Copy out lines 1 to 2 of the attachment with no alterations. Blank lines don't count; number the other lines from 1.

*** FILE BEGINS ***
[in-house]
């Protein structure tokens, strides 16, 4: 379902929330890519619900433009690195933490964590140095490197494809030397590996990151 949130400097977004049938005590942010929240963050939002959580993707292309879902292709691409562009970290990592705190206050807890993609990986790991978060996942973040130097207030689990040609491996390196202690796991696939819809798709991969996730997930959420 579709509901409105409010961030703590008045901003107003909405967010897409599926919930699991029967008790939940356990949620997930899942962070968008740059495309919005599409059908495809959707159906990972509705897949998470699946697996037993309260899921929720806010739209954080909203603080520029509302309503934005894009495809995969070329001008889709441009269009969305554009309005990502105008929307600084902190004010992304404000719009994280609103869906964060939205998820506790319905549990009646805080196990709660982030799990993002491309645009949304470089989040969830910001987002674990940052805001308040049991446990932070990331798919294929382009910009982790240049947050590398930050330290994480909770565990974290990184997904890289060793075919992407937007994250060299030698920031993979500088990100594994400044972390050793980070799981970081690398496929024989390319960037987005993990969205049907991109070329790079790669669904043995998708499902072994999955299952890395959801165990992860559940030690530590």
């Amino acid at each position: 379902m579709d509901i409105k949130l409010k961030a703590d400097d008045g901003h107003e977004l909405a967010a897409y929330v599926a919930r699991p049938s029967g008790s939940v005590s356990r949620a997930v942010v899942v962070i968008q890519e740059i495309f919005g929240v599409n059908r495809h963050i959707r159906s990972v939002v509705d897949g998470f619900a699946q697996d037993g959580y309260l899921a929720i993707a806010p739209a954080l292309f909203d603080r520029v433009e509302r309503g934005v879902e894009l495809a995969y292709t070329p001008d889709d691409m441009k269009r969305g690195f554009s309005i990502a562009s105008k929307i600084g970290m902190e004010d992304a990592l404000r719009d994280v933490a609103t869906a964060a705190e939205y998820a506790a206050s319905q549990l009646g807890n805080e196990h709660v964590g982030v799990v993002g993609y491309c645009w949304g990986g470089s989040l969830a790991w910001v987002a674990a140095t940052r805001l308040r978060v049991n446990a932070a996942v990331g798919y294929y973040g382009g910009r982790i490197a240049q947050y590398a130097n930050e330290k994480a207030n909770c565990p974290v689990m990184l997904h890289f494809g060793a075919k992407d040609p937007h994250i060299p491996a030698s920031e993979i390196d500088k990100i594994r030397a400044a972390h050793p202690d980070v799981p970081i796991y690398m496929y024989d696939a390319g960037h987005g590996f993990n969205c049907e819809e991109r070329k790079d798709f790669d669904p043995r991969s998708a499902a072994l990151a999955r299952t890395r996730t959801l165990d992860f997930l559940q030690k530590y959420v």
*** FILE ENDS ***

[in-house]
């Protein structure tokens, strides 16, 4: 379902929330890519619900433009690195933490964590140095490197494809030397590996990151 949130400097977004049938005590942010929240963050939002959580993707292309879902292709691409562009970290990592705190206050807890993609990986790991978060996942973040130097207030689990040609491996390196202690796991696939819809798709991969996730997930959420 579709509901409105409010961030703590008045901003107003909405967010897409599926919930699991029967008790939940356990949620997930899942962070968008740059495309919005599409059908495809959707159906990972509705897949998470699946697996037993309260899921929720806010739209954080909203603080520029509302309503934005894009495809995969070329001008889709441009269009969305554009309005990502105008929307600084902190004010992304404000719009994280609103869906964060939205998820506790319905549990009646805080196990709660982030799990993002491309645009949304470089989040969830910001987002674990940052805001308040049991446990932070990331798919294929382009910009982790240049947050590398930050330290994480909770565990974290990184997904890289060793075919992407937007994250060299030698920031993979500088990100594994400044972390050793980070799981970081690398496929024989390319960037987005993990969205049907991109070329790079790669669904043995998708499902072994999955299952890395959801165990992860559940030690530590």